So, many of you may have now heard about AshleyMadison.com whose tagline is “Life is Short, Have an Affair”(I would put a link, but, I’m pretty sure if you really want to go to that site, you don’t need my direction). It’s a website which explicitly exists as a match-making site for those interested in interactions in which at least one of the parties is already in a committed relationship with someone else. What you may not have heard of yet is Cheaterville.com (tagline: Don’t Be The Last to Know), in which wronged parties can post details about ex-paramours, for the purported purpose of “warning” others.
Would a suit for Libel stand against a poster on Cheaterville.com (Well, we know the answer if the allegation is true, but what if it’s not?) – Does it matter whether the individual who has been posted about is male or female (in terms of showing actual damage)? We’ve heard from social science and media over and over that while promiscuous behavior in men makes them “players” (at least a potentially positive attribute), women are more often dubbed “sluts.” Are women more hurt by such accusations online?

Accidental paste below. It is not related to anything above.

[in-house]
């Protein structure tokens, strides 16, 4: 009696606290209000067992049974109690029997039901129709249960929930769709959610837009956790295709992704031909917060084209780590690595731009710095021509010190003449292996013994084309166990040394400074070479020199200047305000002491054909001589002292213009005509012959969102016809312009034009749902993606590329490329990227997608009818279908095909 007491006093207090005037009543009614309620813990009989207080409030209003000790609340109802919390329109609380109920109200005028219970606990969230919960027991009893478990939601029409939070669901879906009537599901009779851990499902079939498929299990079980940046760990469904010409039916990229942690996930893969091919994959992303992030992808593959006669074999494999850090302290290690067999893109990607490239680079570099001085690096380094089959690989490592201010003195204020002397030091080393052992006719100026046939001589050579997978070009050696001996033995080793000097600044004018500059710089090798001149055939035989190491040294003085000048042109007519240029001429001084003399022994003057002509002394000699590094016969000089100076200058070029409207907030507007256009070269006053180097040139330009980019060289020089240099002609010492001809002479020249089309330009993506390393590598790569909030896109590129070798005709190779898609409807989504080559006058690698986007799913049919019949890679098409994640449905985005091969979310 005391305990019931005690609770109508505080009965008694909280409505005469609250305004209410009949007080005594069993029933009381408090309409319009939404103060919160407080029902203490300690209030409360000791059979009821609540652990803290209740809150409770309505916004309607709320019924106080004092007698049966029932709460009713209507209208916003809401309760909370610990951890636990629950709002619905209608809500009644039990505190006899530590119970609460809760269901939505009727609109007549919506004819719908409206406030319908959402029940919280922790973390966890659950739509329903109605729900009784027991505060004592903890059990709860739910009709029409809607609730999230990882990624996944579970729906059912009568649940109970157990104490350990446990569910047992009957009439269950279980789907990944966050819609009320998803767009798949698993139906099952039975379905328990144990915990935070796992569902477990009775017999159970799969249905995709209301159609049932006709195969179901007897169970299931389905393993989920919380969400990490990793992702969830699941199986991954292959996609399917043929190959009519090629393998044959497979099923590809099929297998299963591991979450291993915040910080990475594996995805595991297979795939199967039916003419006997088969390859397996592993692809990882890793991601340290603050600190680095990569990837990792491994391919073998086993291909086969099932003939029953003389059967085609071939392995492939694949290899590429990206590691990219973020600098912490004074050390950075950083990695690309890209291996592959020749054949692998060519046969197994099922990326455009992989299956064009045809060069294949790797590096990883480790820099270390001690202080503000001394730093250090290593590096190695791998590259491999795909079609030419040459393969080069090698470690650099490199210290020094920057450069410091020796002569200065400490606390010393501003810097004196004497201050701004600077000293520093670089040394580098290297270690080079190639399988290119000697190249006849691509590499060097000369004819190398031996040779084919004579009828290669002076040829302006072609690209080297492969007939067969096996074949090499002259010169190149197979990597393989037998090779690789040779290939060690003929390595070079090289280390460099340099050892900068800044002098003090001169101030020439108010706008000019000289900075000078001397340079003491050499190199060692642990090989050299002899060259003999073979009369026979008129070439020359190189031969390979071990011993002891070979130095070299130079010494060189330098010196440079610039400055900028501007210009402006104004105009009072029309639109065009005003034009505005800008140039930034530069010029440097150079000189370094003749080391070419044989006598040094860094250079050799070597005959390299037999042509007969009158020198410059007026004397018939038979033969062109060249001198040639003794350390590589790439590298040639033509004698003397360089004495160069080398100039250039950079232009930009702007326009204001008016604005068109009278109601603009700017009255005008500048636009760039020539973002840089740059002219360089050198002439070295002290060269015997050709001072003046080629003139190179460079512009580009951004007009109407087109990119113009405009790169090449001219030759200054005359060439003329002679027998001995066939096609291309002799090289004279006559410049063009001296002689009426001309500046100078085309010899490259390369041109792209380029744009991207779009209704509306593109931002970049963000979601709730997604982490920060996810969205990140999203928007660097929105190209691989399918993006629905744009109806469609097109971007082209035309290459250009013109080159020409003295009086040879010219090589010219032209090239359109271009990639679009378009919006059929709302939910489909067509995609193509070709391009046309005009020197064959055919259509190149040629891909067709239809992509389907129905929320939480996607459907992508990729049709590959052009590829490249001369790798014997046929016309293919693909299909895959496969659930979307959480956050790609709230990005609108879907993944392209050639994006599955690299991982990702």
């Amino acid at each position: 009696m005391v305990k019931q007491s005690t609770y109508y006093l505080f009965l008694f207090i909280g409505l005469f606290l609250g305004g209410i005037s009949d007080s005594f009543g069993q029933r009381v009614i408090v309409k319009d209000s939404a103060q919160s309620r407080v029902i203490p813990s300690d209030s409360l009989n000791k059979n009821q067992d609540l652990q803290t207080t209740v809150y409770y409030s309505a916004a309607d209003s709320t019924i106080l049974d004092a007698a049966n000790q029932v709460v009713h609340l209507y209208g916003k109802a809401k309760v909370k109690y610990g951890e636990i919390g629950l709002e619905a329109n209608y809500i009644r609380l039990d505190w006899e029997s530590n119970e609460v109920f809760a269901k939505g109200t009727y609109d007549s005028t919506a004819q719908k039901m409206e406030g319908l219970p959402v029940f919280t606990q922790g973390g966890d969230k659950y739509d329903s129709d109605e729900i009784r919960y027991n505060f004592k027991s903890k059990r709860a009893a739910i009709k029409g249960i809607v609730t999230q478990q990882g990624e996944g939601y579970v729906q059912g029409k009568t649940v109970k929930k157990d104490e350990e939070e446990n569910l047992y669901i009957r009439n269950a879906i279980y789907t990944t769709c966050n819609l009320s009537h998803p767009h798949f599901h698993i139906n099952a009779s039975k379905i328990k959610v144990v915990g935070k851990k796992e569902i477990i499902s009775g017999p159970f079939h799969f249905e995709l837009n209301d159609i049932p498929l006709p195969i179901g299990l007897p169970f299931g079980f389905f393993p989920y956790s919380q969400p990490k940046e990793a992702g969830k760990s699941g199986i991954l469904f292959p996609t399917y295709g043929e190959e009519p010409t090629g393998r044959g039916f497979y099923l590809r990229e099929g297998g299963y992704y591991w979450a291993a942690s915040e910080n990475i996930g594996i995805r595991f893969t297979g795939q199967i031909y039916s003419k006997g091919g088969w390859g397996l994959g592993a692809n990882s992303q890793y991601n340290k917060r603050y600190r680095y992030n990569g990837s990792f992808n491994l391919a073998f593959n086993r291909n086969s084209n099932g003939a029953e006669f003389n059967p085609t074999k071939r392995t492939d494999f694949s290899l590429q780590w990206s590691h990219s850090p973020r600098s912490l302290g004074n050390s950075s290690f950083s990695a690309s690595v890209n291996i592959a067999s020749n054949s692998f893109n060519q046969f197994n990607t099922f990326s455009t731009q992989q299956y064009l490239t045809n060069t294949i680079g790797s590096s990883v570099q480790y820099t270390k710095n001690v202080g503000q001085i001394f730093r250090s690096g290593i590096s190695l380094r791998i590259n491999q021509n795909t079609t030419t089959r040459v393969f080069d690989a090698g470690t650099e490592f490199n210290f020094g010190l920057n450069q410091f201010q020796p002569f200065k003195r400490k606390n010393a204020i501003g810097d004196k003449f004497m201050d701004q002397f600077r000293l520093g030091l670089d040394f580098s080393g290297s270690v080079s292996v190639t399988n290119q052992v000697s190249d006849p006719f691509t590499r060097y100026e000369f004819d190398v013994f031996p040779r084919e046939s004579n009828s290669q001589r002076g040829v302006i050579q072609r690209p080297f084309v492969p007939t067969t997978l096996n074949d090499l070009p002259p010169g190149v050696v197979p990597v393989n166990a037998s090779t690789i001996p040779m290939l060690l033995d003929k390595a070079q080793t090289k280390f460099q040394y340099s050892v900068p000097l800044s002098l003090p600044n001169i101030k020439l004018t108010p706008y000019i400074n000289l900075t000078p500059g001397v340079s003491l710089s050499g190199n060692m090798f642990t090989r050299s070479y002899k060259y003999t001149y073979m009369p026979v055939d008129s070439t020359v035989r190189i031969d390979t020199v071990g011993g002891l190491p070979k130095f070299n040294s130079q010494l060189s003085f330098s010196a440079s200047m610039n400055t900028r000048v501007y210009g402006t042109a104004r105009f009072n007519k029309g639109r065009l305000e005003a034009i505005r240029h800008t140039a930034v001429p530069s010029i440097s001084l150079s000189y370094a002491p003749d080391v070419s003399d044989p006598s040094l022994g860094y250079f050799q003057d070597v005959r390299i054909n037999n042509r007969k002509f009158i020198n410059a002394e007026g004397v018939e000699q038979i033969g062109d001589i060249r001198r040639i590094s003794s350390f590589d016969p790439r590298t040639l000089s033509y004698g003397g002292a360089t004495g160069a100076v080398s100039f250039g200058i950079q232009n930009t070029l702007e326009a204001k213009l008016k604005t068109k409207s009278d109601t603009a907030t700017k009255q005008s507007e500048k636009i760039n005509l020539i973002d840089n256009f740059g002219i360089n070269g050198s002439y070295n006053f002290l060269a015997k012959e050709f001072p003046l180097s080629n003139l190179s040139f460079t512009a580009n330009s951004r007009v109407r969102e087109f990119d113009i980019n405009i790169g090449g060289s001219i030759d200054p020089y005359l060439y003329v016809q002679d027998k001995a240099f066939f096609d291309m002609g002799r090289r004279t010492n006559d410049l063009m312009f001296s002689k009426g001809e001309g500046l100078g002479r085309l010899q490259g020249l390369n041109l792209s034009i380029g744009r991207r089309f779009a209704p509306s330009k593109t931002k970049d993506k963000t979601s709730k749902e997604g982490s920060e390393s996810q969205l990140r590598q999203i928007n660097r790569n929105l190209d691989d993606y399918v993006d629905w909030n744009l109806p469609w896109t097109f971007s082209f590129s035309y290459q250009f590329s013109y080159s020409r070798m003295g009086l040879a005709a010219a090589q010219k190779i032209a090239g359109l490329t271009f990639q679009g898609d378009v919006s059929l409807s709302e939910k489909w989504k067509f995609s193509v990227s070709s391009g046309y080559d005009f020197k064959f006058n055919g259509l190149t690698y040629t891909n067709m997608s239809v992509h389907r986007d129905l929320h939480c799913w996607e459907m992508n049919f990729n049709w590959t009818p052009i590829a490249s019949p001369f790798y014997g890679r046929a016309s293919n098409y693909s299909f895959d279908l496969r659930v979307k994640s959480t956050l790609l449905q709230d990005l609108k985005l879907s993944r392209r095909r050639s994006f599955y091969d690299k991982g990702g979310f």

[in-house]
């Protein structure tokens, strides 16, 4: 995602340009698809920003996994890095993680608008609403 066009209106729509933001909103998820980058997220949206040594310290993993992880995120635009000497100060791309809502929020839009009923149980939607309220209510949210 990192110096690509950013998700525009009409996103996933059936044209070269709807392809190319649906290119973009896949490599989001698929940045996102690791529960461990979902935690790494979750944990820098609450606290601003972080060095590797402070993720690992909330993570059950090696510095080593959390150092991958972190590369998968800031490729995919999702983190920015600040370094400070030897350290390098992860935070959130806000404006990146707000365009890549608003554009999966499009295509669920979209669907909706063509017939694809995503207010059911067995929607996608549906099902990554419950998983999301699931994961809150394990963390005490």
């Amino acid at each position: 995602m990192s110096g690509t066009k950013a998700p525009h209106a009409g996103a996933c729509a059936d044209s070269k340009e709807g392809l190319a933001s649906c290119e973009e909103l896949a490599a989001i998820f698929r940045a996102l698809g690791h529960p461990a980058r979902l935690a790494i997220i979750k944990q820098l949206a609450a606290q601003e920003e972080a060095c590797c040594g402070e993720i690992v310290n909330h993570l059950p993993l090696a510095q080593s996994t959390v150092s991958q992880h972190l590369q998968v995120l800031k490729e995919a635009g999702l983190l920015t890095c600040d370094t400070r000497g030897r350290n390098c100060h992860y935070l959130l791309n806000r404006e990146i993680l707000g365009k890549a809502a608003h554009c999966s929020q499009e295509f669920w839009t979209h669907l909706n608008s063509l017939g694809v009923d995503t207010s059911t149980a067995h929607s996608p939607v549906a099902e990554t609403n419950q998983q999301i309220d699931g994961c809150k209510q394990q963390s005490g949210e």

“Slut-shaming” is a whole different subject which I promise to post about some time soon – but in the meantime, I’ll be mulling over whether men or women are more hurt by sites like Cheaterville.com, and whether they might serve a legitimate purpose.